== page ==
Published on July 24th, 2020 | by Meg Thompson0
That Is Who You Are
“Who knows what’s good or bad?”
On any given day, I vacillate between wanting to be a tenure track faculty member in a nationally renowned MFA program or a part-time employee for the grounds crew in the village where I live, watering petunias in the downtown square. Other times I just want to be home, relaxing on the floor in a cardboard fort, watching Pixar films with both of my children nestled around me. But I don’t have to make a choice anymore.
Did I perform poorly? I wrote with tears in my eyes in an email to a person I had never met. I had been an online adjunct for two and a half years for a university that awarded Associate’s degrees to students who were incarcerated. Prior to that, I paced around classrooms teaching writing in West Virginia, Missouri, South Korea, and finally Oklahoma. I loved teaching, and I worked hard at it, because I believe in the power of language to help us understand ourselves better and feel less alone.
When I started teaching online, I stayed up grading far later than I should have, providing extensive feedback to each student essay because that was all I could do. We couldn’t meet; we couldn’t see each other. Restrictions for the program were tight, and students had little access to resources. I threw myself into their essays, providing far more critique than I had when I taught in a physical classroom and my students had access to office hours, an enormous university library, the Internet, and the freedom that comes with an everyday life outside of a prison cell. My students often told me how much I helped them and thanked me for treating them like a person.
In the months leading up to my abrupt dismissal, everything went as it normally did. I was asked what I wanted to teach, but then noticed I wasn’t receiving weekly updates in my inbox anymore. I was never warned that I might not get a section for the summer — what adjunct is? — so when I didn’t, I questioned everything I did over the course of the past two and a half years.
Did I not grade quickly enough?
Was it because of that grade appeal? The first one in my 12 years of teaching?
Is it because my name is at the end of the alphabet?
Did applying for a full time position teaching creative writing in the department that I didn’t end up getting anyway lead them to—- rightfully so—- question my allegiance to a job that pays $800 a month?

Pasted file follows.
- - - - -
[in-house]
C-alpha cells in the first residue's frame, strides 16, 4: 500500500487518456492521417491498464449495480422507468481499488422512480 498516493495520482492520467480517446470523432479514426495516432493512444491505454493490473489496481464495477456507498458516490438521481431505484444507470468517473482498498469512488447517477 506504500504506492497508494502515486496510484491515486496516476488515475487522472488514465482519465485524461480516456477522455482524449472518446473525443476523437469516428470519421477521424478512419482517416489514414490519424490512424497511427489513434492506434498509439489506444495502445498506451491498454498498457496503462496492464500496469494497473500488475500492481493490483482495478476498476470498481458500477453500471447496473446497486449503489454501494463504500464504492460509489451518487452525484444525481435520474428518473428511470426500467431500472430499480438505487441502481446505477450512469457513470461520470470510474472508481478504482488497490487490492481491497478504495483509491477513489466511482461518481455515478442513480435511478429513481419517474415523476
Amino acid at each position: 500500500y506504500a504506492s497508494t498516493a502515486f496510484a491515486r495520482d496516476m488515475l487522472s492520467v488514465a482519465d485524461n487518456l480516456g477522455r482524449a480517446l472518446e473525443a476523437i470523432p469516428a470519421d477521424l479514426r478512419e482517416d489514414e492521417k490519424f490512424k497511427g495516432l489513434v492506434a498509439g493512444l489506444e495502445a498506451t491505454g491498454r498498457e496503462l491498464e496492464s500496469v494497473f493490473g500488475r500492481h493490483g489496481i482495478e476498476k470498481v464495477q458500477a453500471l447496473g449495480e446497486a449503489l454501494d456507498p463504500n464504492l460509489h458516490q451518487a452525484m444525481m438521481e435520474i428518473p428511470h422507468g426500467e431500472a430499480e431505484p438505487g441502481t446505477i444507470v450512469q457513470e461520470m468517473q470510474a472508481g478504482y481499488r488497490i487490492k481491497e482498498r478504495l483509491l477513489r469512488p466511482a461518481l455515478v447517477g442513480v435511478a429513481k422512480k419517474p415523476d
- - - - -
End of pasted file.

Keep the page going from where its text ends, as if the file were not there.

Did I complain too loudly about Sherman Alexie being on the syllabus?
I know how to live on a budget. It’s like dieting, except with money, and you have to do it or else you go to jail. I grew up on a farm with four siblings and a mother who watered down the ketchup. Later on I was a Graduate Teaching Assistant in West Virginia, washing dishes at Panera at night. When I was in my thirties and my husband and I bought a house, we sought out a mortgage that we could pay with one income. You buy the cheap coffee, the cheap bread, the cheap tuna. Cut the memberships. Don’t buy any apps. Everyone grows their hair long. Stay inside your cardboard fort and lean on that rich, internal life of yours that led you to be an English major in the first place.
I don’t fault my university. They are just doing what every other school does: building programs on the backs of adjuncts that they hire in bulk when they need them and quietly remove from the email list when they don’t. I signed up for it with glee, well aware of the risks involved, of the strain it would put on my mental health, of the nights and weekends I would have to sacrifice, but grateful that I would be able to pay my bills with ease, that I could sign Mae up for dance class, that I could buy the good shoes for Wilder to learn to walk in, that I wouldn’t have to scour garage sales and clearance racks. And for two and a half years, I had that. I was able to be home with my kids and keep the loosest of footholds in my professional field so that I might have a chance at real employment when they were in school. I knew my university could decide at any time that they didn’t need me, and I held my breath at the end of every term, like every adjunct does.